The third post in the series is all about turning your job digital. Unfortunately, I don't think what I do can be turned into a location independent job - I have to show up for hearings. Even if I decided to not be the one to show up to the hearings (which would jeopardize my usefulness to my boss) what I do on the computer, while technically possible to do anywhere, would require a major operational change in how my boss does his work. Since he plans on retiring in the next five years or so, this does not seem like something he is willing to do.

Additionally, a large component of small law firm work is customer service. If you're drafting someone's will, or handling the estate of their deceased relative, people want to talk to you in person. Maybe this preference will change when my generation starts getting older, but the demographic who is in need of those services right now tend to be old fashioned and want a face to face meeting.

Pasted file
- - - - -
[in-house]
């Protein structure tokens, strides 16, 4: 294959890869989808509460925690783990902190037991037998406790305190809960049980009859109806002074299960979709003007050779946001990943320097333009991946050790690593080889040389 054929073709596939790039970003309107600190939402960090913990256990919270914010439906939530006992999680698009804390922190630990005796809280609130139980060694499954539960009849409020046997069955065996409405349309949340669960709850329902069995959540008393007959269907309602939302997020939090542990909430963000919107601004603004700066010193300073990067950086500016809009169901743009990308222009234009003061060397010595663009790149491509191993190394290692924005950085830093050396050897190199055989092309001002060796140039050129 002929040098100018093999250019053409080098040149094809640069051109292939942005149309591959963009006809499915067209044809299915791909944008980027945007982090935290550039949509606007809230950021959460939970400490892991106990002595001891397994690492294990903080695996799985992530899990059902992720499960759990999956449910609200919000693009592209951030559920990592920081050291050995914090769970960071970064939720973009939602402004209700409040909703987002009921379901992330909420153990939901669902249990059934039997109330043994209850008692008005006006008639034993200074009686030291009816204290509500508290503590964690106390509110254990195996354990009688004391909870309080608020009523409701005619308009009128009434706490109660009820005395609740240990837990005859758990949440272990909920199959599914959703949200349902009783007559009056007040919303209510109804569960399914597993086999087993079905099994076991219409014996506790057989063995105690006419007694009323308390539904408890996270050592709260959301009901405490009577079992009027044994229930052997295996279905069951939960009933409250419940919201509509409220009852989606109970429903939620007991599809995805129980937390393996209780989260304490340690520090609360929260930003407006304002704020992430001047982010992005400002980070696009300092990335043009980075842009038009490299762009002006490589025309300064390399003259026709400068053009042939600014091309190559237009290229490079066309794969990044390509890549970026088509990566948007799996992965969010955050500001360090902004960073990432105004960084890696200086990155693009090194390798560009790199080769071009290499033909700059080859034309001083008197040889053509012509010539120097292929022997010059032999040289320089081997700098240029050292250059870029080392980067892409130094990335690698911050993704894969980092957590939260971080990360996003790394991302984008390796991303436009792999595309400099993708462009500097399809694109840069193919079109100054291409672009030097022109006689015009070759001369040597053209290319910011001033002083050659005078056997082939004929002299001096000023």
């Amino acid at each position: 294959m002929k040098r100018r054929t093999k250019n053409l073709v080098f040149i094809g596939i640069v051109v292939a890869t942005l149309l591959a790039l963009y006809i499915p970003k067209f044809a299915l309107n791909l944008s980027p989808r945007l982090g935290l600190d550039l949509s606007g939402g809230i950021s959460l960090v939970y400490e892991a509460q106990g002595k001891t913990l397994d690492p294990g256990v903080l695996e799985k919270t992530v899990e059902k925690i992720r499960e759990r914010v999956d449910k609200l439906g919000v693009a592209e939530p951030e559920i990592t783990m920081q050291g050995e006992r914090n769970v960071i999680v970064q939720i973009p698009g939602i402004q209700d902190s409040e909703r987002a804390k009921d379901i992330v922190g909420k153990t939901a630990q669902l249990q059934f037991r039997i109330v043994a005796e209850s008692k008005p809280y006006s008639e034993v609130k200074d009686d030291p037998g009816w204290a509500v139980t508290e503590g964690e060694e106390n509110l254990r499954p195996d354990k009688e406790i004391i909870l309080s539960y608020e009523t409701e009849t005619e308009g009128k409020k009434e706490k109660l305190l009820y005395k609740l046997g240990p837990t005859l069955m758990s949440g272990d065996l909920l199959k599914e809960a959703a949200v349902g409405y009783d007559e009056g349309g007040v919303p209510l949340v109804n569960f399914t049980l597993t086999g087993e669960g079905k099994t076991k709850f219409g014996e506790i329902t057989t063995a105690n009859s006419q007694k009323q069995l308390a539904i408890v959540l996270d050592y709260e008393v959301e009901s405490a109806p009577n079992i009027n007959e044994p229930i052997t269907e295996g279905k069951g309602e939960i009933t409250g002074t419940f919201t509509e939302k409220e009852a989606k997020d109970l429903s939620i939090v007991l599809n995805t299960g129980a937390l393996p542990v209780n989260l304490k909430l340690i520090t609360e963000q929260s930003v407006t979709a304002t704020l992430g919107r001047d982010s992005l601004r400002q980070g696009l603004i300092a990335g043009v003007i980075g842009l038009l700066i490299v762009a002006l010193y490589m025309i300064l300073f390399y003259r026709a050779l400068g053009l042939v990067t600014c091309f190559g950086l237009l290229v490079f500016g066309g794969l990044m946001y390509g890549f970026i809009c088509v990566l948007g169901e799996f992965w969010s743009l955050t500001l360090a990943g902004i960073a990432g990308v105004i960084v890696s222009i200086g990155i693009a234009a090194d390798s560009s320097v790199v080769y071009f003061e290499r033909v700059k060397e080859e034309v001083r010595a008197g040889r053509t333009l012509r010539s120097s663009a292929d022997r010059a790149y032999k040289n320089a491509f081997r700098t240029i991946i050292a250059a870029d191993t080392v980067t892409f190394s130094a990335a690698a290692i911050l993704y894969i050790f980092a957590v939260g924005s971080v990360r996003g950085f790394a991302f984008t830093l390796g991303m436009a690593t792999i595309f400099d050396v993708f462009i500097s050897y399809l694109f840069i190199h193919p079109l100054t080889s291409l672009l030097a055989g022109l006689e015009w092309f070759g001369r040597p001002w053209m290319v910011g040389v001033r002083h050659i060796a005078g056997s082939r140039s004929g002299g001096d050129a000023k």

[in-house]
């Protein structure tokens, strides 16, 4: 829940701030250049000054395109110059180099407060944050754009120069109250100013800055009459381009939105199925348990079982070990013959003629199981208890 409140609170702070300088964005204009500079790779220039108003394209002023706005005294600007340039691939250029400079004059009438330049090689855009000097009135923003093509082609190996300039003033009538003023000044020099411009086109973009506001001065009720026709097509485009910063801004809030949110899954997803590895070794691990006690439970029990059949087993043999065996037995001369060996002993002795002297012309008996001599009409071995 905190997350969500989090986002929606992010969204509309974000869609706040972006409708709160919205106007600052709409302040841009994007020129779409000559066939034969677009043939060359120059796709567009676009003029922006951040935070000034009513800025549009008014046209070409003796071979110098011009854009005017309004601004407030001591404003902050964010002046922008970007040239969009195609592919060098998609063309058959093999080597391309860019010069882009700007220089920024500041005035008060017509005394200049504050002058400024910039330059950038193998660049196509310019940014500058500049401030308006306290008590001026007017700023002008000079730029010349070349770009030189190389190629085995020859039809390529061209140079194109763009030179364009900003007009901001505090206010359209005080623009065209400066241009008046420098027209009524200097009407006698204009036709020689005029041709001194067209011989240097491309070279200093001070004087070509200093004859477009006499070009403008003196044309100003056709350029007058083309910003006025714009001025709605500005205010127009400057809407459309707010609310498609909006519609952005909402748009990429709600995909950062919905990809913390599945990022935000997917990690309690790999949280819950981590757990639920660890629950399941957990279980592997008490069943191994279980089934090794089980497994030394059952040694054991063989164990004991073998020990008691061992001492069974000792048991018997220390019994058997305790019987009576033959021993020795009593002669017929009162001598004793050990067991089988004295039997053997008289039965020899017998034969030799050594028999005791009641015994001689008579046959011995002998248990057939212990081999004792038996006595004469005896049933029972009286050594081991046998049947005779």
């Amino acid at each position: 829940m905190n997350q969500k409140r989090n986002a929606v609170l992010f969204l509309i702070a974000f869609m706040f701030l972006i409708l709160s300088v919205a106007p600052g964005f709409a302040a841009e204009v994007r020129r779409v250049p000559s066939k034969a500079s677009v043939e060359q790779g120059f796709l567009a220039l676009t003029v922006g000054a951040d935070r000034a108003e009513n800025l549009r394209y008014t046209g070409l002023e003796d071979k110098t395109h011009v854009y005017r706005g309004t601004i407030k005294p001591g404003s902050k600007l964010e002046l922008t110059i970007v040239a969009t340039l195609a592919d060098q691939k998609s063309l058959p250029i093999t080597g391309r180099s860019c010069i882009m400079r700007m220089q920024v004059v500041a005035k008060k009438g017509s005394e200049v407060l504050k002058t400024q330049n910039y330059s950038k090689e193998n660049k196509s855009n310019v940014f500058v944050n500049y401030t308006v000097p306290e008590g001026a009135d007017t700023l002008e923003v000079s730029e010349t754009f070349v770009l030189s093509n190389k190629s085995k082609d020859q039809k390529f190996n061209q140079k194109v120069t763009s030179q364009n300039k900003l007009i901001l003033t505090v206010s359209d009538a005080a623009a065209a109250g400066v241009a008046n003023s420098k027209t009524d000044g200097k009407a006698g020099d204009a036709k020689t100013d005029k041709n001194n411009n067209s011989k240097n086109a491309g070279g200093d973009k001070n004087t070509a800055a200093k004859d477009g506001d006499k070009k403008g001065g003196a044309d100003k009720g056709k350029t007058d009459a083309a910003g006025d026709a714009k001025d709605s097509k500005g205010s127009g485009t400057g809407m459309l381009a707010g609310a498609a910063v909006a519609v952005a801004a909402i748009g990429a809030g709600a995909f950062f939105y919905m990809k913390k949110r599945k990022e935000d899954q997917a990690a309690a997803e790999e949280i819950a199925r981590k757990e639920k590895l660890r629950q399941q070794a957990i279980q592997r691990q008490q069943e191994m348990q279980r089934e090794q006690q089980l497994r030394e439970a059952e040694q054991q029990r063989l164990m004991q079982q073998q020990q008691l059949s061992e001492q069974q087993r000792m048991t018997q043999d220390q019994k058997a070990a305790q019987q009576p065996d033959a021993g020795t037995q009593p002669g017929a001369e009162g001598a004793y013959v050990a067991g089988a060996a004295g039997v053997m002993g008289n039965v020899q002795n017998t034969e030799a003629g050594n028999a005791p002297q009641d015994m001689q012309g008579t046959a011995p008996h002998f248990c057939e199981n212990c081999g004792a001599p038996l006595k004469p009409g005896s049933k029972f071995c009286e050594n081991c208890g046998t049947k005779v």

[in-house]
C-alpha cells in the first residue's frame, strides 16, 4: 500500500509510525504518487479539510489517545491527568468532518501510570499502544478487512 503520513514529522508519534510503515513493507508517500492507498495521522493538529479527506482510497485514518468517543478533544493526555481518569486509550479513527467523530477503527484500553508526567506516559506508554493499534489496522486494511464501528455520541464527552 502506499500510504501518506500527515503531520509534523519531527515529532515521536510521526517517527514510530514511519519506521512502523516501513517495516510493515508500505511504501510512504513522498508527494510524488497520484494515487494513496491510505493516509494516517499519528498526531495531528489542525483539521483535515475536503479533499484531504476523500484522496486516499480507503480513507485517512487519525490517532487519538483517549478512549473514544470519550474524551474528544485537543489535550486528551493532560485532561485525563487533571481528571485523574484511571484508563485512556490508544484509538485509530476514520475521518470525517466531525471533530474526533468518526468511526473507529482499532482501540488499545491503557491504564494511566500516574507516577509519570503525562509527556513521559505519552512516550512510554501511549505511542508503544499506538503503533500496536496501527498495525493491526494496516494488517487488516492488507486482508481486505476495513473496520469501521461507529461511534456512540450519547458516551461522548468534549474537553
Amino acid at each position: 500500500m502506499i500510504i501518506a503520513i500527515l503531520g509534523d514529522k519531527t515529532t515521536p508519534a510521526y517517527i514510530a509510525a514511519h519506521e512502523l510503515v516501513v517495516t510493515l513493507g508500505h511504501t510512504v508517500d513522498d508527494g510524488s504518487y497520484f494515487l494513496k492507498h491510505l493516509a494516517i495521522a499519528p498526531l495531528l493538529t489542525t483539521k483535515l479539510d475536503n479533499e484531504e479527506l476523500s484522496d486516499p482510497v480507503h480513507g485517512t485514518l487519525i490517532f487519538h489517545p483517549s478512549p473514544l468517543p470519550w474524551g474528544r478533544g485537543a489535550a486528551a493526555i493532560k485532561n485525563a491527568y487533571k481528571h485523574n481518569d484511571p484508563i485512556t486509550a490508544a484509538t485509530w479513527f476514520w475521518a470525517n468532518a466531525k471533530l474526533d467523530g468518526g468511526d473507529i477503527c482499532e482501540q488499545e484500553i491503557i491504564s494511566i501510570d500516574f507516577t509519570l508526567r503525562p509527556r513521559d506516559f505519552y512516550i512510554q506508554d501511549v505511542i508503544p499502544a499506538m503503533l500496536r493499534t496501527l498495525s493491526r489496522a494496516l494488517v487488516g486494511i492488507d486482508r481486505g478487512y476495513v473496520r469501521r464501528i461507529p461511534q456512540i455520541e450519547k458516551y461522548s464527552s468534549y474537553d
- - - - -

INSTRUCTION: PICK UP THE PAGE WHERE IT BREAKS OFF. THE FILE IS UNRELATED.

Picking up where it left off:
There do seem to be some legal tasks in big law which allow for location independent work. Actually, there is plenty of big law document review work that could be done remotely, but every document review project I have heard of requires you to go into an office to do so. BUT! Document reviewers fluent in other languages and legal translators seem to have more bargaining power - almost every legal translation of foreign language document review project I have seen is via telecommuting.

That is something I could do. That is something I would like to do. But that is something I need additional training for before I can do. My Japanese isn't good enough right now - and I am not capable of getting to a fluency level without immersion training.

While that idea doesn't get me to Japan any faster, it does give me a possible income for after. That's pretty significant.

Tuesday, June 14, 2011

Pete and Bratitude